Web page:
Idealistic attorney Anton Adam makes headlines when he successfully prosecutes a prominent New York racketeer named Gilmurry. Adam's sudden renown attracts the attention of high-profile ... See full summary »
In the Mohave Desert, Olga runs a gas station, lunch counter, and auto camp with her younger sister Myra. In a 24-hour period, Olga must deal with Myra's desire to go to a town dance with a... See full summary »
In this light romantic comedy, 17-year old Loretta Young is cast as Ann Harper, a wealthy socialite who has inherited a fortune provided the family is involved in no scandals appearing in ... See full summary »
Douglas Fairbanks Jr.,
At the wedding of Albert and Anna, Karl, the new chauffeur, arrives. Albert is the head butler, second generation to the Baron. Karl soon seems out of place as a servant, and Albert tells him so. But Karl is a cad. Whenever he gets the chance, he will try to seduce Anna, who is not wise in the ways of the world. He lies without question if it is to his advantage and charms money out of Sophie, the old cook. He disrupts the household and then blackmails the Baroness to keep from being sacked.Written by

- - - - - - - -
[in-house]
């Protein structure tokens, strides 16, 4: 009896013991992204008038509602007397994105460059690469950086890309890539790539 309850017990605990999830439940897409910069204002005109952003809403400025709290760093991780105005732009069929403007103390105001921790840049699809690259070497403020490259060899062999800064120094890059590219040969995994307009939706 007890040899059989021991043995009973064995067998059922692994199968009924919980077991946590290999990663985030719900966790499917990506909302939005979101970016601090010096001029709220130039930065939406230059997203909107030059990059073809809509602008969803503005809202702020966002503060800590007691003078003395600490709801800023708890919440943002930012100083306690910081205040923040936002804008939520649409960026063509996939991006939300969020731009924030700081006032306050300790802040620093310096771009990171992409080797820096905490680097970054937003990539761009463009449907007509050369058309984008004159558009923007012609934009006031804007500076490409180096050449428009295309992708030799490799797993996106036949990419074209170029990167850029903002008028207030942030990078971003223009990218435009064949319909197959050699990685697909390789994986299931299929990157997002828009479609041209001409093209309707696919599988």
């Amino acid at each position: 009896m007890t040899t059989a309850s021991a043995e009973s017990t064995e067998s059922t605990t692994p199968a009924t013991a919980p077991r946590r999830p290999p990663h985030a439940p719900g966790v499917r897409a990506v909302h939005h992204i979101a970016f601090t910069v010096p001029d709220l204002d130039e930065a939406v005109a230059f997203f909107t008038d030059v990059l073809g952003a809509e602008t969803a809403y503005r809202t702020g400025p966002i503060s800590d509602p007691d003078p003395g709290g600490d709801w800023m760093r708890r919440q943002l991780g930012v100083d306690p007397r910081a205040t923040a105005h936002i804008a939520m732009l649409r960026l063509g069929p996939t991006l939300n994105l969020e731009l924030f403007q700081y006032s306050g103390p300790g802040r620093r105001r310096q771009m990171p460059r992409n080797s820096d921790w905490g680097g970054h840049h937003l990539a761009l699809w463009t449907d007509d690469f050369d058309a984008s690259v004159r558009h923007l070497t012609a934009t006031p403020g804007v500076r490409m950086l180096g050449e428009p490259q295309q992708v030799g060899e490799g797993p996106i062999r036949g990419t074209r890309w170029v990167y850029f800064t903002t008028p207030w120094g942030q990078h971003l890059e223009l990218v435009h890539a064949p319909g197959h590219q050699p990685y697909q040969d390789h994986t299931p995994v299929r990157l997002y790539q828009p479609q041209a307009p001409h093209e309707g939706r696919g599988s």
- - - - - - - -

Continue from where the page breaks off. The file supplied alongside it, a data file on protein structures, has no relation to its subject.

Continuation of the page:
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Contemporary trade papers talk about the solid box-office results for this film, yet MGM's official bookkeeping reports state the film lost $250,000. Creative bookkeeping allowed the studios to keep their stars in line by reporting losses when they actually made profits. See more »
[All goofs for this title are spoilers.]
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John Gilbert was the highest paid actor in Hollywood in 1929, the year silent films breathed their last. By 1933 he was through with movies and by 1935 he was dead. Lots of people believe bad things about him, mainly that he had a high squeaky voice or that he was a ham who couldn't adjust to talkies. In "Downstairs" he proves that both of these myths are false. The film is a splendid little drama--"little" being the only kind of movie MGM would cast him in by then--about a scheming chauffeur who blackmails or steals from practically everybody at the mansion he works at. Paul Lukas, years from stardom, plays the head butler, and Virginia Bruce (who married Gilbert in real life) plays the butler's new bride. The script and story are flawless, and Gilbert, playing very much against type, shines as the amoral chauffeur. "Downstairs" is a sophisticated drama that could not have been made a few years later after the censors cracked down on Hollywood, but more importantly, it is a testament to John Gilbert, who might have had a successful career in the talkies if he had been given a chance.
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